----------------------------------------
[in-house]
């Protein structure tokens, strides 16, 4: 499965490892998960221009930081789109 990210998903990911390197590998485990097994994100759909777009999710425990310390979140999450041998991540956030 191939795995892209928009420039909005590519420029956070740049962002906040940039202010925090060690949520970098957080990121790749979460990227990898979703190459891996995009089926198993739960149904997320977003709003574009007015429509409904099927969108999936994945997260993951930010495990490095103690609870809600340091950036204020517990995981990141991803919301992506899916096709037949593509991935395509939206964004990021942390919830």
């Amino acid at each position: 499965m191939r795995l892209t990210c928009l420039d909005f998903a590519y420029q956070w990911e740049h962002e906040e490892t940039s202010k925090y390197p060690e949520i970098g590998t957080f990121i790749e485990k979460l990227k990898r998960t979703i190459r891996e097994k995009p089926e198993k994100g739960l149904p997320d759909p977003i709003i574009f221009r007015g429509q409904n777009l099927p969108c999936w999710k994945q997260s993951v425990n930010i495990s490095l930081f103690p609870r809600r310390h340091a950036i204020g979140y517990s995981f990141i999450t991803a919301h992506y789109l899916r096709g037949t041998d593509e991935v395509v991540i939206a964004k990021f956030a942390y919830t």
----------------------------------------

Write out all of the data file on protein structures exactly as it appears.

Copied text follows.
[in-house]
């Protein structure tokens, strides 16, 4: 499965490892998960221009930081789109 990210998903990911390197590998485990097994994100759909777009999710425990310390979140999450041998991540956030 191939795995892209928009420039909005590519420029956070740049962002906040940039202010925090060690949520970098957080990121790749979460990227990898979703190459891996995009089926198993739960149904997320977003709003574009007015429509409904099927969108999936994945997260993951930010495990490095103690609870809600340091950036204020517990995981990141991803919301992506899916096709037949593509991935395509939206964004990021942390919830």
């Amino acid at each position: 499965m191939r795995l892209t990210c928009l420039d909005f998903a590519y420029q956070w990911e740049h962002e906040e490892t940039s202010k925090y390197p060690e949520i970098g590998t957080f990121i790749e485990k979460l990227k990898r998960t979703i190459r891996e097994k995009p089926e198993k994100g739960l149904p997320d759909p977003i709003i574009f221009r007015g429509q409904n777009l099927p969108c999936w999710k994945q997260s993951v425990n930010i495990s490095l930081f103690p609870r809600r310390h340091a950036i204020g979140y517990s995981f990141i999450t991803a919301h992506y789109l899916r096709g037949t041998d593509e991935v395509v991540i939206a964004k990021f956030a942390y919830t």